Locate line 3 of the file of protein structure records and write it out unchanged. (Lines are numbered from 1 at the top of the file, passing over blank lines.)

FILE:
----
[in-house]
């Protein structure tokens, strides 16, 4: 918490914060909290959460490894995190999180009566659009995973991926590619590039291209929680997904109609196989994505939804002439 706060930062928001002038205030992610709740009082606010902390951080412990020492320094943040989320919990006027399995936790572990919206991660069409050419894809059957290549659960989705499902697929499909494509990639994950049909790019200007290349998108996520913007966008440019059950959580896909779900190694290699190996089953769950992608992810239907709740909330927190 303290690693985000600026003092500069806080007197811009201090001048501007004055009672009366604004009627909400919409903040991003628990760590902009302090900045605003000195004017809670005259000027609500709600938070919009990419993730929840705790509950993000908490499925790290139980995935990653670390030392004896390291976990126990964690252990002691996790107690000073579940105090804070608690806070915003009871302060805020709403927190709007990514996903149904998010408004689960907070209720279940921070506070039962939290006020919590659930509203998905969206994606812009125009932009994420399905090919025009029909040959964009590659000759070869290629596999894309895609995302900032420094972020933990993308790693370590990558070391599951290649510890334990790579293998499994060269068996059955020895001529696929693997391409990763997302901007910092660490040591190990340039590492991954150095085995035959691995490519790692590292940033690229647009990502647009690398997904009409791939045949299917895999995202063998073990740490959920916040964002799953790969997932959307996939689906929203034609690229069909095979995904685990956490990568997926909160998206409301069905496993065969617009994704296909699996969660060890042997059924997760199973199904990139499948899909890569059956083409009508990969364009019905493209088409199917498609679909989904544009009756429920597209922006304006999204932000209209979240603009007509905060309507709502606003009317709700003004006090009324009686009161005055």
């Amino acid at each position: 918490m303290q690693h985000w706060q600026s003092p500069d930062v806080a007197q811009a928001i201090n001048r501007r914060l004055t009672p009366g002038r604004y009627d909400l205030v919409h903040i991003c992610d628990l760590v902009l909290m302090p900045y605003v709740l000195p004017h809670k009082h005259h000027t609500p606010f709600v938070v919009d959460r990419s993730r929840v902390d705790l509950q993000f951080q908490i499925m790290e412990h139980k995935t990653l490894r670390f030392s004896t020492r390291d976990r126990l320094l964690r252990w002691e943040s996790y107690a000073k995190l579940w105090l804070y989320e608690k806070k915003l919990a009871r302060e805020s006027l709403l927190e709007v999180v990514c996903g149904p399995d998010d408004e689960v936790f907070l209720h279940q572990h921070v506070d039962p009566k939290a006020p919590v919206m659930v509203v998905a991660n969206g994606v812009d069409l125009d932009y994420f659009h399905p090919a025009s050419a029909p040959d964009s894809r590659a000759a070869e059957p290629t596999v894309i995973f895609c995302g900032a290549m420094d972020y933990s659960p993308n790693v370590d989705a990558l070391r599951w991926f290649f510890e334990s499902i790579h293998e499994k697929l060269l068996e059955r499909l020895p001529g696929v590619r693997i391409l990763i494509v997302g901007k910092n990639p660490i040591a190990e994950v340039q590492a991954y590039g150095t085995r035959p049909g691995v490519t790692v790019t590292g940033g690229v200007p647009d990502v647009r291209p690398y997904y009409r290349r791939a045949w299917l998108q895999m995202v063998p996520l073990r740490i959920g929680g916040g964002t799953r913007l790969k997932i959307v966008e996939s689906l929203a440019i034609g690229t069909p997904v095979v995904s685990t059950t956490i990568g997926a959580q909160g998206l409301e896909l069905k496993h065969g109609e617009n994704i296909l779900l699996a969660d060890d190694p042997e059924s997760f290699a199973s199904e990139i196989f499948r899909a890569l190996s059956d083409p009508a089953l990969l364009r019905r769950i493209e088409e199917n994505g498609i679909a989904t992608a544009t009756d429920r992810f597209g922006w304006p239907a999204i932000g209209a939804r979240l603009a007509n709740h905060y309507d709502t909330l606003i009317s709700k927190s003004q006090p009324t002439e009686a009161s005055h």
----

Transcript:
């Amino acid at each position: 918490m303290q690693h985000w706060q600026s003092p500069d930062v806080a007197q811009a928001i201090n001048r501007r914060l004055t009672p009366g002038r604004y009627d909400l205030v919409h903040i991003c992610d628990l760590v902009l909290m302090p900045y605003v709740l000195p004017h809670k009082h005259h000027t609500p606010f709600v938070v919009d959460r990419s993730r929840v902390d705790l509950q993000f951080q908490i499925m790290e412990h139980k995935t990653l490894r670390f030392s004896t020492r390291d976990r126990l320094l964690r252990w002691e943040s996790y107690a000073k995190l579940w105090l804070y989320e608690k806070k915003l919990a009871r302060e805020s006027l709403l927190e709007v999180v990514c996903g149904p399995d998010d408004e689960v936790f907070l209720h279940q572990h921070v506070d039962p009566k939290a006020p919590v919206m659930v509203v998905a991660n969206g994606v812009d069409l125009d932009y994420f659009h399905p090919a025009s050419a029909p040959d964009s894809r590659a000759a070869e059957p290629t596999v894309i995973f895609c995302g900032a290549m420094d972020y933990s659960p993308n790693v370590d989705a990558l070391r599951w991926f290649f510890e334990s499902i790579h293998e499994k697929l060269l068996e059955r499909l020895p001529g696929v590619r693997i391409l990763i494509v997302g901007k910092n990639p660490i040591a190990e994950v340039q590492a991954y590039g150095t085995r035959p049909g691995v490519t790692v790019t590292g940033g690229v200007p647009d990502v647009r291209p690398y997904y009409r290349r791939a045949w299917l998108q895999m995202v063998p996520l073990r740490i959920g929680g916040g964002t799953r913007l790969k997932i959307v966008e996939s689906l929203a440019i034609g690229t069909p997904v095979v995904s685990t059950t956490i990568g997926a959580q909160g998206l409301e896909l069905k496993h065969g109609e617009n994704i296909l779900l699996a969660d060890d190694p042997e059924s997760f290699a199973s199904e990139i196989f499948r899909a890569l190996s059956d083409p009508a089953l990969l364009r019905r769950i493209e088409e199917n994505g498609i679909a989904t992608a544009t009756d429920r992810f597209g922006w304006p239907a999204i932000g209209a939804r979240l603009a007509n709740h905060y309507d709502t909330l606003i009317s709700k927190s003004q006090p009324t002439e009686a009161s005055h």